Schumer Apologizes for ‘Retarded’ Comment
Another case of word choice overriding intent.
POLITICO (“Schumer apologizes after using outdated term for disabled children during housing interview“):
Senate Majority Leader Chuck Schumer apologized on Monday for using an outmoded word to refer to developmentally disabled children during a recent podcast appearance.
Appearing on the One NYCHA podcast, Schumer used the word “retarded” in making a point about the challenge of overcoming community resistance to housing initiatives meant to serve vulnerable populations.
“When I first was an assemblyman, they wanted to build a congregate living place for retarded children — the whole neighborhood was against it,” Schumer said, referring to the time he spent representing parts of Brooklyn in the New York legislature from 1975 to 1980 prior to serving in Congress.
“These are harmless kids. They just needed some help,” he said, adding that the effort was ultimately successful. “We got it done. Took a while.”
The term is considered outdated and offensive by many, and advocates for people with mental and intellectual disabilities discourage its use. On Monday afternoon, a Schumer spokesperson said the majority leader erred in using such an “inappropriate and outdated word” during the interview.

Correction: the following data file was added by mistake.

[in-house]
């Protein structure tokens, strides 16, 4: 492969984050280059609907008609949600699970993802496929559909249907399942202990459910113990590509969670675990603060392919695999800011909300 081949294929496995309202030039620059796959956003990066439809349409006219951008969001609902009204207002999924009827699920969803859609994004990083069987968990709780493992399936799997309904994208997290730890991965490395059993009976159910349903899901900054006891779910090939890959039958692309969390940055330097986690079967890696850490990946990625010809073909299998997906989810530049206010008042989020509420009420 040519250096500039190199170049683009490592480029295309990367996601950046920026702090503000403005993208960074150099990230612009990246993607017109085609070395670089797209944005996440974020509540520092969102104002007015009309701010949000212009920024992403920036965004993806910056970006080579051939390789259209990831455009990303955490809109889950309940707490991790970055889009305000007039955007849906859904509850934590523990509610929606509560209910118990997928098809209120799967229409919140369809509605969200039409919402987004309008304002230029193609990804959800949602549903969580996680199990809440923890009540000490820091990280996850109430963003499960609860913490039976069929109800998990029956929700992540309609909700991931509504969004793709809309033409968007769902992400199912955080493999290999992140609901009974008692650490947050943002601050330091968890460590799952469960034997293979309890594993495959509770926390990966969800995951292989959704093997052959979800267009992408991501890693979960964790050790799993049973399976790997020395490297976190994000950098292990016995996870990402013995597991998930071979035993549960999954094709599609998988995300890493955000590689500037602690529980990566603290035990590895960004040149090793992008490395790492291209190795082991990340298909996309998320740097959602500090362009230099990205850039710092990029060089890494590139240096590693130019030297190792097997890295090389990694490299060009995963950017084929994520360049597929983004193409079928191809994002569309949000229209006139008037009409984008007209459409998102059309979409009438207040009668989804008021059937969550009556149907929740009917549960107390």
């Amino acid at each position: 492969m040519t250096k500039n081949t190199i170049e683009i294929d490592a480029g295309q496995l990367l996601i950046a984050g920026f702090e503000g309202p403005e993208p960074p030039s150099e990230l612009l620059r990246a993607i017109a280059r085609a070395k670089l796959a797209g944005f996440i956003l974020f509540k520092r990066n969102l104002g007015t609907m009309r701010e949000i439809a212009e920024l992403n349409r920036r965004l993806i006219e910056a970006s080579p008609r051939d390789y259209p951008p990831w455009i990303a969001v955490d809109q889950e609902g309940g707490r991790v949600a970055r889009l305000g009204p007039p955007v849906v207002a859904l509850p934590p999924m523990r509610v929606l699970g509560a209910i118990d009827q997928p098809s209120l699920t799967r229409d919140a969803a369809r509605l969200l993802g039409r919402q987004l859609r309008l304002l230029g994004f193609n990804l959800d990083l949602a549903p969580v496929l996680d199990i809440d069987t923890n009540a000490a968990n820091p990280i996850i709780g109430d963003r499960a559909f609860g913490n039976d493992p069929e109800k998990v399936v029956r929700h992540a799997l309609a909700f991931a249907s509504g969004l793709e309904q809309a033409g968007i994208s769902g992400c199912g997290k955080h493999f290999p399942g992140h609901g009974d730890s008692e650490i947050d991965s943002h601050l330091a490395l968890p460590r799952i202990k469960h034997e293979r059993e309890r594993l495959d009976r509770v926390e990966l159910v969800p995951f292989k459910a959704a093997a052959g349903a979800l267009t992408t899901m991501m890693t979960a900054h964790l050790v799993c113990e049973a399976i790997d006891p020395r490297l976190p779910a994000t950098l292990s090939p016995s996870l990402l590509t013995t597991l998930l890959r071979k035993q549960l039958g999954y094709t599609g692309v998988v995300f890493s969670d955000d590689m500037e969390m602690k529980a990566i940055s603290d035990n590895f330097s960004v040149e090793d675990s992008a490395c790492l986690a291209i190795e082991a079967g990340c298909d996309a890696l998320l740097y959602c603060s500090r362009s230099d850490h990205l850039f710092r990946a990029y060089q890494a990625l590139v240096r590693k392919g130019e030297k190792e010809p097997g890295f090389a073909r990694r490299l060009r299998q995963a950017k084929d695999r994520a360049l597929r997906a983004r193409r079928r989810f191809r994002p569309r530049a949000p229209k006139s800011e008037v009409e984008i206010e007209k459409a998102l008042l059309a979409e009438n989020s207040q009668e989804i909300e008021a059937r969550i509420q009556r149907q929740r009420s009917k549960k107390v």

“For decades, Sen. Schumer has been an ardent champion for enlightened policy and full funding of services for people with intellectual and developmental disabilities,” the spokesperson said in a statement. “He is sincerely sorry for his use of the outdated and hurtful language.”
The project Schumer was referring to was connected to an organization then known as the Association for the Help of Retarded Children. (AHRC has since dropped that name and now simply goes by the initials.)
The term is rightly considered offensive and has been understood to be so for at least thirty years. My instinct is that Schumer doesn’t use it in ordinary speech but naturally slipped into it when thinking back to his work in the late 1970s when that’s the word that everybody, including the advocacy community, used. Hell, the Federal government only stopped using it as the official description of an ailment on August 1, 2013.
He was right to apologize. Presuming this is the end of the story, that’s fine. But it’s nonetheless frustrating that the story is his use of an outdated word rather than the fact that he was working to help those with intellectual disabilities forty-plus years ago. Surely that action, rather than a careless slip of the tongue, is what matters most.